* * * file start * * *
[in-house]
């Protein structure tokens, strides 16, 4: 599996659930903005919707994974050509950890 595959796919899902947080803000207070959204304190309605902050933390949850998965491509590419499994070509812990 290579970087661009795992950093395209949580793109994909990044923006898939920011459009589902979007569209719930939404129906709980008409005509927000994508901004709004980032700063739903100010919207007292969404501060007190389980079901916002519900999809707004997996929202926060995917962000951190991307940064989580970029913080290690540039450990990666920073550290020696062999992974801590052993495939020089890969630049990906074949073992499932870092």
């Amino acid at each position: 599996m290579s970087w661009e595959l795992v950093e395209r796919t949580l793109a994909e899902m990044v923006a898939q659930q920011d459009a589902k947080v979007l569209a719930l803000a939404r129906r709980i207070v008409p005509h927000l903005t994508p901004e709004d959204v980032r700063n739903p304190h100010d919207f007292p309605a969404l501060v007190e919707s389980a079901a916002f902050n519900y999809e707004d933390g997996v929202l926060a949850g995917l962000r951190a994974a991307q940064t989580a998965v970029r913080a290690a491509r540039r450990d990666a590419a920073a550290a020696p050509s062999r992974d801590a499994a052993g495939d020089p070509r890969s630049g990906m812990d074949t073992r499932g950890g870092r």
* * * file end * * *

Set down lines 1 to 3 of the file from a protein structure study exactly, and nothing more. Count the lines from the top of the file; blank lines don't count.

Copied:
[in-house]
């Protein structure tokens, strides 16, 4: 599996659930903005919707994974050509950890 595959796919899902947080803000207070959204304190309605902050933390949850998965491509590419499994070509812990 290579970087661009795992950093395209949580793109994909990044923006898939920011459009589902979007569209719930939404129906709980008409005509927000994508901004709004980032700063739903100010919207007292969404501060007190389980079901916002519900999809707004997996929202926060995917962000951190991307940064989580970029913080290690540039450990990666920073550290020696062999992974801590052993495939020089890969630049990906074949073992499932870092």
């Amino acid at each position: 599996m290579s970087w661009e595959l795992v950093e395209r796919t949580l793109a994909e899902m990044v923006a898939q659930q920011d459009a589902k947080v979007l569209a719930l803000a939404r129906r709980i207070v008409p005509h927000l903005t994508p901004e709004d959204v980032r700063n739903p304190h100010d919207f007292p309605a969404l501060v007190e919707s389980a079901a916002f902050n519900y999809e707004d933390g997996v929202l926060a949850g995917l962000r951190a994974a991307q940064t989580a998965v970029r913080a290690a491509r540039r450990d990666a590419a920073a550290a020696p050509s062999r992974d801590a499994a052993g495939d020089p070509r890969s630049g990906m812990d074949t073992r499932g950890g870092r």